- Contact the appropriate state unemployment fraud hotline or website - The Department of Labor (DOL) provides a list of unemployment fraud hotlines or websites by state. You can also report the fraud online if available, as it may save time and be easier for the agency to process. Depending on the state, the agency may request a fraud report from the employer, the employee, or both.
- Provide the employee a copy of the report – Give the employee copies of any documentation of the report to the state, including any confirmation or case number. Inform them if the state requires that they also report the fraud.
- Provide support and resources to the employee for identity theft - Unemployment fraud can be the precursor to greater and additional issues related to identity theft. A fraudulent unemployment claim is a sign that an employee’s sensitive personal information is possibly in the hands of criminals. You should consider directing affected employees to file a report with the FTC at IdentityTheft.gov, notify the major credit bureaus, review their credit report, request fraud alerts or a credit freeze, and take steps to help ensure that their personal information is not used to commit additional fraud. To provide greater identity theft monitoring, resolution, and support for unemployment claims fraud and more, consider adding an end-to-end identity theft protection service like ID Watchdog as an employee benefit.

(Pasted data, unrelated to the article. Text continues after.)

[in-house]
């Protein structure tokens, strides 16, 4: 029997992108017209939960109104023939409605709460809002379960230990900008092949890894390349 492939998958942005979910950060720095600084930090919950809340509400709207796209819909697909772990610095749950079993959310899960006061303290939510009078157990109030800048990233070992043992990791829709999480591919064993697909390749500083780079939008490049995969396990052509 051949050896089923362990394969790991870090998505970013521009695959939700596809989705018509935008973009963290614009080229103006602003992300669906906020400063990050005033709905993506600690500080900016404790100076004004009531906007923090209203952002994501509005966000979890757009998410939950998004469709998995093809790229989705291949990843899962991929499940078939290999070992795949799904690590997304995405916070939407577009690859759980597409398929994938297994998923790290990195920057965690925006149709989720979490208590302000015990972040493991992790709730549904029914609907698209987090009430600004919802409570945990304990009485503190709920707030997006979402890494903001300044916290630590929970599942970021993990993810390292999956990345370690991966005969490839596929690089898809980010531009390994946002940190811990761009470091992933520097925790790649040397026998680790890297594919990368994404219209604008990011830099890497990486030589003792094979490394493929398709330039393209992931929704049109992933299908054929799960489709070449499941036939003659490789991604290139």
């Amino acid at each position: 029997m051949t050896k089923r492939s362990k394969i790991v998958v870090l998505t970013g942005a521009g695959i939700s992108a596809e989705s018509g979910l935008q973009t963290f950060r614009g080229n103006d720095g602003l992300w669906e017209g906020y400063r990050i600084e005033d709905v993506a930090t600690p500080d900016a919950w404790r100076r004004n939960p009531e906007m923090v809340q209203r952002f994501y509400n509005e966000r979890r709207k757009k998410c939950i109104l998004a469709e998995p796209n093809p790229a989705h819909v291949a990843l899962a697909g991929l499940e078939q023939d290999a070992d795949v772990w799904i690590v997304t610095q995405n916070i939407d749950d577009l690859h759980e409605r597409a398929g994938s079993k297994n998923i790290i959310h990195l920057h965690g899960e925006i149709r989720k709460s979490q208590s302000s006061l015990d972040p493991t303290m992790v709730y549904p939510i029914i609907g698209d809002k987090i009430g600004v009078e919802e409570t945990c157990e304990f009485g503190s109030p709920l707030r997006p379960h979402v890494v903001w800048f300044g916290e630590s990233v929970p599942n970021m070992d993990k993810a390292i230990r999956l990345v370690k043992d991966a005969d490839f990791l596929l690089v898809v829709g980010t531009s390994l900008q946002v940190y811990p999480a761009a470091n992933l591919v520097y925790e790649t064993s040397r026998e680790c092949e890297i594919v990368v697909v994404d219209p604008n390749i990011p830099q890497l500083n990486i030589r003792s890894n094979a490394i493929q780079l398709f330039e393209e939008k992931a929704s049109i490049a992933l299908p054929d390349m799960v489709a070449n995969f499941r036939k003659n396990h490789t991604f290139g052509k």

- Consult with the IT Department – Especially if you are seeing multiple fraudulent cases come through, you should consult with your IT department to confirm that databases containing employee information have not been compromised and that appropriate security procedures are in place to help avoid future compromises.
For more information on how individuals can better protect themselves from unemployment fraud and how to report it, refer to Have You Been a Victim of Unemployment Fraud? What to Know and What to Do.
For more information on how we can help you proactively monitor for unemployment claims using your employees’ identities and, if we do find a fraudulent claim, help them report and resolve the fraud with, please contact us at workforce.equifax.com and ask about Unemployment Claims Fraud Watch.
*Javelin Strategy & Research, 2022 Identity Fraud Study: The Virtual Battleground, Mar. 2022.